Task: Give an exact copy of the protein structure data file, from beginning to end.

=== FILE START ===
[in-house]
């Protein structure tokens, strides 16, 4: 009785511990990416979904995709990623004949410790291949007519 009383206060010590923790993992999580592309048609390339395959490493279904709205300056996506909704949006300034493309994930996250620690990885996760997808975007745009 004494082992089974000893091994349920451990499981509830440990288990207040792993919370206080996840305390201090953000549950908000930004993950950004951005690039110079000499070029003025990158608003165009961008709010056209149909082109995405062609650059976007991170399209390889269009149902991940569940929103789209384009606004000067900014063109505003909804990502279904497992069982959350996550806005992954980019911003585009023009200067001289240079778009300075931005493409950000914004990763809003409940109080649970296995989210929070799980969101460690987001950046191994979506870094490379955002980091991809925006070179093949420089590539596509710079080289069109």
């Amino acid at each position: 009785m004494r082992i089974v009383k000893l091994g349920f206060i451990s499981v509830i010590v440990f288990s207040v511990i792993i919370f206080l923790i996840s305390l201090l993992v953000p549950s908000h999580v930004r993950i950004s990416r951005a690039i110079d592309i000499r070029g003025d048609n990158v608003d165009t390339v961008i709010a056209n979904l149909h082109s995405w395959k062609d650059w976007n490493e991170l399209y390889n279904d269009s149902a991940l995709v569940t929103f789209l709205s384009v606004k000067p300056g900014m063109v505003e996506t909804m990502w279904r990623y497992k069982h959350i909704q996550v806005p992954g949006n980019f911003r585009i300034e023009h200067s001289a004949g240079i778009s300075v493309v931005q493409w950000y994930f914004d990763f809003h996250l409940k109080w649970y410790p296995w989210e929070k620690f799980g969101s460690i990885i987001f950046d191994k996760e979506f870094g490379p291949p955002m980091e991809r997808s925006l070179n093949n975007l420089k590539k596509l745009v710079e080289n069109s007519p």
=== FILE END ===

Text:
[in-house]
């Protein structure tokens, strides 16, 4: 009785511990990416979904995709990623004949410790291949007519 009383206060010590923790993992999580592309048609390339395959490493279904709205300056996506909704949006300034493309994930996250620690990885996760997808975007745009 004494082992089974000893091994349920451990499981509830440990288990207040792993919370206080996840305390201090953000549950908000930004993950950004951005690039110079000499070029003025990158608003165009961008709010056209149909082109995405062609650059976007991170399209390889269009149902991940569940929103789209384009606004000067900014063109505003909804990502279904497992069982959350996550806005992954980019911003585009023009200067001289240079778009300075931005493409950000914004990763809003409940109080649970296995989210929070799980969101460690987001950046191994979506870094490379955002980091991809925006070179093949420089590539596509710079080289069109």
């Amino acid at each position: 009785m004494r082992i089974v009383k000893l091994g349920f206060i451990s499981v509830i010590v440990f288990s207040v511990i792993i919370f206080l923790i996840s305390l201090l993992v953000p549950s908000h999580v930004r993950i950004s990416r951005a690039i110079d592309i000499r070029g003025d048609n990158v608003d165009t390339v961008i709010a056209n979904l149909h082109s995405w395959k062609d650059w976007n490493e991170l399209y390889n279904d269009s149902a991940l995709v569940t929103f789209l709205s384009v606004k000067p300056g900014m063109v505003e996506t909804m990502w279904r990623y497992k069982h959350i909704q996550v806005p992954g949006n980019f911003r585009i300034e023009h200067s001289a004949g240079i778009s300075v493309v931005q493409w950000y994930f914004d990763f809003h996250l409940k109080w649970y410790p296995w989210e929070k620690f799980g969101s460690i990885i987001f950046d191994k996760e979506f870094g490379p291949p955002m980091e991809r997808s925006l070179n093949n975007l420089k590539k596509l745009v710079e080289n069109s007519p």